Free Vacation Scams: 3 Ways to Identify a Phony Vacation Offer

Imagine that after another long, hard day at the office, your phone rings - and you answer to hear a voice on the other line excitedly announce you've won a free vacation.

Vacation Getaway

For a moment, you imagine yourself enjoying a well-deserved break on a sunny cruise with daiquiri in hand, or on an excitement-filled Disney trip bonding with your kids. Just what you need to recharge your batteries, the offer seems too good to be true.

Trust your instincts. It is.

Free vacation phone offers always have a catch, with the ultimate goal of conning you out of money. But they often appear legitimate - so make sure you know how to spot the signs of a scam.

Look out for these tell-tale tactics

Free vacation scams typically start the same way. An automated, pre-recorded message asks you to call back to receive your prize, or to press a number to be removed from their calling list.

If you call back and speak to someone live, con artists then typically progress through one or more of the following tactics:

1. Request for upfront fees

Most commonly, you'll be asked to pay "nominal" upfront fees to be eligible to claim your free vacation - such as a travel club membership, reservation deposit, or taxes and fees. The easiest scam tactic to spot, don't expect to hear anything more about your supposed vacation after paying up hundreds of dollars.

2. Requirement to attend a live presentation

Another scam caller approach is to require you to attend a live presentation to claim your prize. A speaker will aggressively pitch a group of potential victims to buy into a vacation club or timeshare package. But the package is likely nonexistent, or will purposely have few available dates and costly hidden fees.

If you decline the scam membership and pursue the initial free vacation offer for attending the presentation, you'll find the trip is nonexistent as well - receiving fraudulent vouchers, if anything.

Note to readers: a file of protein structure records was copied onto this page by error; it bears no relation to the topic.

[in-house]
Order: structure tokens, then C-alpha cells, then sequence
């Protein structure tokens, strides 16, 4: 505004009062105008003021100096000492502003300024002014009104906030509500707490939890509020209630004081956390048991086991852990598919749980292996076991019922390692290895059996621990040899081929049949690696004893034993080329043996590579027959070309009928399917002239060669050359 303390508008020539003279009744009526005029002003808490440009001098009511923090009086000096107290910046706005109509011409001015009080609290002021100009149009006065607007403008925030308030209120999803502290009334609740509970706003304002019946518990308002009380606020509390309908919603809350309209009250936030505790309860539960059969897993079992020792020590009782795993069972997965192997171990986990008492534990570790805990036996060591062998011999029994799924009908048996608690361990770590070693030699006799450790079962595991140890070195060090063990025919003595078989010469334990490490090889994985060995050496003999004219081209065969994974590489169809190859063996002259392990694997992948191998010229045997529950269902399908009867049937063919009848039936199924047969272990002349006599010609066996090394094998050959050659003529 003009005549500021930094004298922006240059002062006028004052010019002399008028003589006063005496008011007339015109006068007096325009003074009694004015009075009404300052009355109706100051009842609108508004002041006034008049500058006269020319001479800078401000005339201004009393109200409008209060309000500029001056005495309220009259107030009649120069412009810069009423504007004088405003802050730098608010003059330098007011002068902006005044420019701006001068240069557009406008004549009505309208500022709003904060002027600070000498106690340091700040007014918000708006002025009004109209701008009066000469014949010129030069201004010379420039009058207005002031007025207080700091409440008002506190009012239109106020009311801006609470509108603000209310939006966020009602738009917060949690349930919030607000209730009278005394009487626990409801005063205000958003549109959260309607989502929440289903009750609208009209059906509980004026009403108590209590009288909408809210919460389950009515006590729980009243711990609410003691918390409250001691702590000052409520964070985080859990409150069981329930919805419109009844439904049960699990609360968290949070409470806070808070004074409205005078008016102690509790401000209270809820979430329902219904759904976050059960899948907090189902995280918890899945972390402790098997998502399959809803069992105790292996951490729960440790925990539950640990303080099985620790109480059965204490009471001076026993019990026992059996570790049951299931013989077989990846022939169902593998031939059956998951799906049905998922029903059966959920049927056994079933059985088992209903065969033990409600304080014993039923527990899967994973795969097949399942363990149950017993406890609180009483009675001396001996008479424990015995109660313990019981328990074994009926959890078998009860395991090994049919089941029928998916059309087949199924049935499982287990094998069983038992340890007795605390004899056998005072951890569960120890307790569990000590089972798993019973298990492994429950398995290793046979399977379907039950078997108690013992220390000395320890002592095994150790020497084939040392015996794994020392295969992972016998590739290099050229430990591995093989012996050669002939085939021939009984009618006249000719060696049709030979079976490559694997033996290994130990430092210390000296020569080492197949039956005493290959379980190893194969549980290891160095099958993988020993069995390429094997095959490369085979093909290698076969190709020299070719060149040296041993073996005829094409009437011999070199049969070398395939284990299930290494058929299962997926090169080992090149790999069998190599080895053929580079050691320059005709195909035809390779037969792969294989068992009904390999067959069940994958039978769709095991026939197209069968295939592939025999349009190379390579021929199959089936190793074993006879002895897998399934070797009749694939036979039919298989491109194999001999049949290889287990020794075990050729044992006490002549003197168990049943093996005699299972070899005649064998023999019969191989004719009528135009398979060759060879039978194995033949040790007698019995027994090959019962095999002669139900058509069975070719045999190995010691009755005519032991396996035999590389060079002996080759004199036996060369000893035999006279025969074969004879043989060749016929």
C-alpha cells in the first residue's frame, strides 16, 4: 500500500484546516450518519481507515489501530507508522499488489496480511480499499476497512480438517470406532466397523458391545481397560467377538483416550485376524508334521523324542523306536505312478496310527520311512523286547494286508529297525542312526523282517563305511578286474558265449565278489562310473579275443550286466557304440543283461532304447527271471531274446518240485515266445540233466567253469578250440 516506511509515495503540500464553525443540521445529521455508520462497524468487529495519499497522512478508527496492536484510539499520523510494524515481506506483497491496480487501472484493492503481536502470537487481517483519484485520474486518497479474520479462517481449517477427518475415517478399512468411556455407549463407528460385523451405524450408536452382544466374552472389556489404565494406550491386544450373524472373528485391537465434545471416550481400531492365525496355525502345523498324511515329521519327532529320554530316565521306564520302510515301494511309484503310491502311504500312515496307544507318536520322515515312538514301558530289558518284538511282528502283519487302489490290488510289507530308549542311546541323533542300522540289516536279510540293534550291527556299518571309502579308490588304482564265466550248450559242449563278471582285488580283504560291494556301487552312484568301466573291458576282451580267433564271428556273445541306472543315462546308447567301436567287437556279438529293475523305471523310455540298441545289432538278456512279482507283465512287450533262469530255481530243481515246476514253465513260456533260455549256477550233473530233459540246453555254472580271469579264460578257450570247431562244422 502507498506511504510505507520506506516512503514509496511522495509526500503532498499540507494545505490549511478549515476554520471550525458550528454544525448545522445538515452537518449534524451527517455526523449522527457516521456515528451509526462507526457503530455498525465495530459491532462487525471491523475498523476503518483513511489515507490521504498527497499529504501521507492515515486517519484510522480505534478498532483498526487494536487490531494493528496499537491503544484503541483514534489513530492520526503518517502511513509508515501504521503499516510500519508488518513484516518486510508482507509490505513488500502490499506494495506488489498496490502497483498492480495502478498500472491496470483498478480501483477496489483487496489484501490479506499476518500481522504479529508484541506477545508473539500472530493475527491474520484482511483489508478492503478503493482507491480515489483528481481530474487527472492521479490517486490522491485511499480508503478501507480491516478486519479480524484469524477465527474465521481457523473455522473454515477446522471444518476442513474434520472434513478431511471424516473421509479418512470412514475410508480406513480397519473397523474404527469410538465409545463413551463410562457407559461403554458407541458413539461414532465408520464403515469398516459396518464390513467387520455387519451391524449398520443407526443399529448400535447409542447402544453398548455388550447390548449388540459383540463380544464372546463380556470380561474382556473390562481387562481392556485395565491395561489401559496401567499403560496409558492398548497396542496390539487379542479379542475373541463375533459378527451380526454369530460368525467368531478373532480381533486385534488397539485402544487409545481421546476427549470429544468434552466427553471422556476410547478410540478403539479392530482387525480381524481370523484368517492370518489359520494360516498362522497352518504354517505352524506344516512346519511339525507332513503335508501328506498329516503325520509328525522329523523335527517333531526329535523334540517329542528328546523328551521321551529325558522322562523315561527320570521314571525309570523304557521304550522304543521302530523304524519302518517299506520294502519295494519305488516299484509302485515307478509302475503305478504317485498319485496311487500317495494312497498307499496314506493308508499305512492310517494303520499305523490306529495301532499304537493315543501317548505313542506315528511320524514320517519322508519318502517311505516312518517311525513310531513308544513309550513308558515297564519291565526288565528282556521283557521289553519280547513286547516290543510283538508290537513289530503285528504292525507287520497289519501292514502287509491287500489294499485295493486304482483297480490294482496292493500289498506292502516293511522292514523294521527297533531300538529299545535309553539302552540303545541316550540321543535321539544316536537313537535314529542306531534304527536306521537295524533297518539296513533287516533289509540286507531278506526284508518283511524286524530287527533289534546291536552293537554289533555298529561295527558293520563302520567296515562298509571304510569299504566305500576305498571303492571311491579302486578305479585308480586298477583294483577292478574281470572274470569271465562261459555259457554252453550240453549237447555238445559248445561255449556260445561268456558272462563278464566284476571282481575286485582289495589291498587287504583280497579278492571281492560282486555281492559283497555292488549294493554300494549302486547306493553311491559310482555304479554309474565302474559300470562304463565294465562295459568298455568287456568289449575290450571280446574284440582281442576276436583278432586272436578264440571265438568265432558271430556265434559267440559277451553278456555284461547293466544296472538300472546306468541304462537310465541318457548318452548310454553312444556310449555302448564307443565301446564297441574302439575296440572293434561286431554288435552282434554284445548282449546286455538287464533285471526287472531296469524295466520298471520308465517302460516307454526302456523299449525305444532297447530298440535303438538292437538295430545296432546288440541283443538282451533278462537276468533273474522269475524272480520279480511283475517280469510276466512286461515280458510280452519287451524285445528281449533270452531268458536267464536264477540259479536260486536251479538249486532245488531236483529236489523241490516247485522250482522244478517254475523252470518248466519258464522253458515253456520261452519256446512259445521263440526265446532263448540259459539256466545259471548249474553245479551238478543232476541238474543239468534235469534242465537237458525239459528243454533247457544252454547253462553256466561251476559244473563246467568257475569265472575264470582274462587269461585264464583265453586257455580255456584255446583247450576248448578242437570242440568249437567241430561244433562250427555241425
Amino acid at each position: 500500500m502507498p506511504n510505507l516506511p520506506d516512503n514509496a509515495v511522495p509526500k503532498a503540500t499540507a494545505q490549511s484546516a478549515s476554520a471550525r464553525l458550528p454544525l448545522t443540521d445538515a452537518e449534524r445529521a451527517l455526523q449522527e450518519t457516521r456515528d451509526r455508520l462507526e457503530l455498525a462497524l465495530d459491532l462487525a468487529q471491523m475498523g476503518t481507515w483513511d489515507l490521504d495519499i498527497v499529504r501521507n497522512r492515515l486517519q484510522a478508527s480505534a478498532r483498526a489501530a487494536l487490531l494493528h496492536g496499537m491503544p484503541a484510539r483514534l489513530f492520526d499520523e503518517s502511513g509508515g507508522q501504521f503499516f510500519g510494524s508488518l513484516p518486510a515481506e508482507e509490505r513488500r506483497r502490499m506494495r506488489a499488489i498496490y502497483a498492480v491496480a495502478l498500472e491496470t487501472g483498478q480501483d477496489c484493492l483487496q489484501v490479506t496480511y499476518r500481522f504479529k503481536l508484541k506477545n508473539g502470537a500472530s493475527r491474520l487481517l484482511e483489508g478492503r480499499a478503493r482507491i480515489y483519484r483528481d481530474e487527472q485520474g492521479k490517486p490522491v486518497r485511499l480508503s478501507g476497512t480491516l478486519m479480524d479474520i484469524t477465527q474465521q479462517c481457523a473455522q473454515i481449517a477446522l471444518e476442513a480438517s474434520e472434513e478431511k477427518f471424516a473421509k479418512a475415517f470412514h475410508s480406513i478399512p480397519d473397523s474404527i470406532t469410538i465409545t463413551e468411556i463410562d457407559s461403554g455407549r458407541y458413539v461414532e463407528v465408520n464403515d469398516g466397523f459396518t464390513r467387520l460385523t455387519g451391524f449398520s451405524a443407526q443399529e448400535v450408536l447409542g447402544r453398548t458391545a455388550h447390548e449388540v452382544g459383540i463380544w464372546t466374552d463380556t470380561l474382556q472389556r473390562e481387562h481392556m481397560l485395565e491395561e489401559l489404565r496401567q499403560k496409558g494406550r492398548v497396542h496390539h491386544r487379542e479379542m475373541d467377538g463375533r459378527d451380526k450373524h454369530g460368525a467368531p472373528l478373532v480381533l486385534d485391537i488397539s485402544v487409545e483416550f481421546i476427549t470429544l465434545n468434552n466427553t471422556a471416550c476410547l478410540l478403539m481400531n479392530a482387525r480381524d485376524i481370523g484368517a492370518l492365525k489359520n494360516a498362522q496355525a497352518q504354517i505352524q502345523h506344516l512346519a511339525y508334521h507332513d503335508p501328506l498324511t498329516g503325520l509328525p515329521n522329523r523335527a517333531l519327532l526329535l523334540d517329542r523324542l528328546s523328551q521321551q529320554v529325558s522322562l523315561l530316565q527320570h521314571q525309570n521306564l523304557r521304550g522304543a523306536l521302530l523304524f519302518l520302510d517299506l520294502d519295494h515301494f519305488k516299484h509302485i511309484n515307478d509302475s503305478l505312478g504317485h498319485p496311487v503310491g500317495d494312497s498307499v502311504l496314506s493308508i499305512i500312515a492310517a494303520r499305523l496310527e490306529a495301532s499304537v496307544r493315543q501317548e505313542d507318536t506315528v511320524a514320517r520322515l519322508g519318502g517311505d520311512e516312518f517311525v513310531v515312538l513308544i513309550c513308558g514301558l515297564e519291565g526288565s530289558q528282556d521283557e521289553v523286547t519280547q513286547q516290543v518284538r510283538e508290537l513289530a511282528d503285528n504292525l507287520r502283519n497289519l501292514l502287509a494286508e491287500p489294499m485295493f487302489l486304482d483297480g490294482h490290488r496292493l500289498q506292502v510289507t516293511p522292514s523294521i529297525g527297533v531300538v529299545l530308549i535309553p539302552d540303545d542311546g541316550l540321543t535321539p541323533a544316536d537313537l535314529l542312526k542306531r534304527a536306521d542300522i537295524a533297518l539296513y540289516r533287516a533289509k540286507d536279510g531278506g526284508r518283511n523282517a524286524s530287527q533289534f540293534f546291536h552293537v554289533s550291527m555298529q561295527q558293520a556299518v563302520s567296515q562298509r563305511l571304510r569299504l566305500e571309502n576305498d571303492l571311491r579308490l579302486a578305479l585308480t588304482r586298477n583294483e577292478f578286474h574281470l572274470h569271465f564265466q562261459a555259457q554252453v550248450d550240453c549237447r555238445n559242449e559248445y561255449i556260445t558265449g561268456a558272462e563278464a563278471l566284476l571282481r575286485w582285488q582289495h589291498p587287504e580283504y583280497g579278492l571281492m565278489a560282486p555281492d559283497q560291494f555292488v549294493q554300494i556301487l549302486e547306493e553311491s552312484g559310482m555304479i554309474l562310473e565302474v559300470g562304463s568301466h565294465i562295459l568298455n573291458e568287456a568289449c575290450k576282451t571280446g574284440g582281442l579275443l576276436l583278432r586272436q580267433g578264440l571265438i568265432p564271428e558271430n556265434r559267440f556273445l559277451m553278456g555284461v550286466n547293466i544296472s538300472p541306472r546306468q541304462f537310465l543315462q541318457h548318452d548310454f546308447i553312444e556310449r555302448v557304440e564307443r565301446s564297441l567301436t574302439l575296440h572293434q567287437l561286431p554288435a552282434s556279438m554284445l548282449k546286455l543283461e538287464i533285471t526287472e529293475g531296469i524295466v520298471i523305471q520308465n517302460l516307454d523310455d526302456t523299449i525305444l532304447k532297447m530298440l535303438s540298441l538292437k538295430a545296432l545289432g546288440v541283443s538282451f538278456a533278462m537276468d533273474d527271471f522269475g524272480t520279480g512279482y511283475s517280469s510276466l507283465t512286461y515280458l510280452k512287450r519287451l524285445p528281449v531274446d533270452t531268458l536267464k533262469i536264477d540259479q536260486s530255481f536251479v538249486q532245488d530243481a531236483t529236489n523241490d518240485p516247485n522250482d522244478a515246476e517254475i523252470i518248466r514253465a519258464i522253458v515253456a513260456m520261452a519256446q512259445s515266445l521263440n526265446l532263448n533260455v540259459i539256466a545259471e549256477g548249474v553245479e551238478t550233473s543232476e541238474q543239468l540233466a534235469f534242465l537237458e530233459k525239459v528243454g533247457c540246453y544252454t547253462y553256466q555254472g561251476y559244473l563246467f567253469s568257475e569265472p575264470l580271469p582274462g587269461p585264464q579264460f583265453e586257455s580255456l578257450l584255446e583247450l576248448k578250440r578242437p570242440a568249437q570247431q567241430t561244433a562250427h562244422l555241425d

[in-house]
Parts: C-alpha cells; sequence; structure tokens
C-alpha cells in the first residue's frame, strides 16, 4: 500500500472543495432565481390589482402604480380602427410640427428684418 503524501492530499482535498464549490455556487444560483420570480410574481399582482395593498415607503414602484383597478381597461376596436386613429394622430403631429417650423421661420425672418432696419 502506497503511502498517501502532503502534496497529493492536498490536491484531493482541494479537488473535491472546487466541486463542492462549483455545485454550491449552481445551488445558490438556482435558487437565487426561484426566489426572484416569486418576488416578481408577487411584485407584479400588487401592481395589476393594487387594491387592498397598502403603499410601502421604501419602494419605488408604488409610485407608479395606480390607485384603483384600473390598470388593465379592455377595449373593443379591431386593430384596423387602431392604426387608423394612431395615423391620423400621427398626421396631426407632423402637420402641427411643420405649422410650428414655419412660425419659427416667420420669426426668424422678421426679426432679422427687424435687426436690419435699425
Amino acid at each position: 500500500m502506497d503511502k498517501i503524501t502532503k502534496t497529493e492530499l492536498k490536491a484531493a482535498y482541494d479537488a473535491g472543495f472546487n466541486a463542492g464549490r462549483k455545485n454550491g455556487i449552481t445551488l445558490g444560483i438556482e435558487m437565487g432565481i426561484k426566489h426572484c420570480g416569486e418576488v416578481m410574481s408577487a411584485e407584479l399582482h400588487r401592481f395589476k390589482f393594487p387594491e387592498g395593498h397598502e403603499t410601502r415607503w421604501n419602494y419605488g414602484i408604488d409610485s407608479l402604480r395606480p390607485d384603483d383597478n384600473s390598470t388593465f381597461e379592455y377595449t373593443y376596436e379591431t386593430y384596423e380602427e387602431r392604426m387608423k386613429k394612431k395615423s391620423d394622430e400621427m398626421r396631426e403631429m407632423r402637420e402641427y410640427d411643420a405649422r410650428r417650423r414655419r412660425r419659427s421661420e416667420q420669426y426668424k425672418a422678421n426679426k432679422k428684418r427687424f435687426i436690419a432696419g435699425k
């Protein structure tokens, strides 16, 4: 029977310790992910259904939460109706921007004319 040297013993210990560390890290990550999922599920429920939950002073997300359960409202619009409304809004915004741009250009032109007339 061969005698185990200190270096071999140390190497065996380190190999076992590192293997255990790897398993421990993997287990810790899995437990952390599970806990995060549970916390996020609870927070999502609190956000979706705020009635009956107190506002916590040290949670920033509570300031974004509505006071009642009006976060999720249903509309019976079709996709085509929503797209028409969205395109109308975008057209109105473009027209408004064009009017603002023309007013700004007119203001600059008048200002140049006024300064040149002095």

3. Provision of substandard vacation

In very rare instances, people who opt into a free vacation scheme do receive a trip. However if you claim it, you'll lose rather than win - sent to substandard accommodations worth less than the upfront "fees" scammers had you pay out to qualify for the trip.

What to do if you receive a phony vacation offer

It's important to know that you can't win a legitimate contest you've never entered. So if you receive a call with a free vacation offer - hang up and report the occurrence immediately to the FTC and your state's Attorney General.

Do not give out financial information to any caller requesting upfront fees to claim a prize. And do not press a number to be removed from the scammer's call list, if asked. This only confirms that your phone number works, leading to persistent call attempts.

You can also report the scammer's phone number by downloading our iPhone phone number lookup app and leaving your feedback. If you don't have an iPhone you can still search unknown phone numbers and leave your feedback with our phone number tracer available on our site.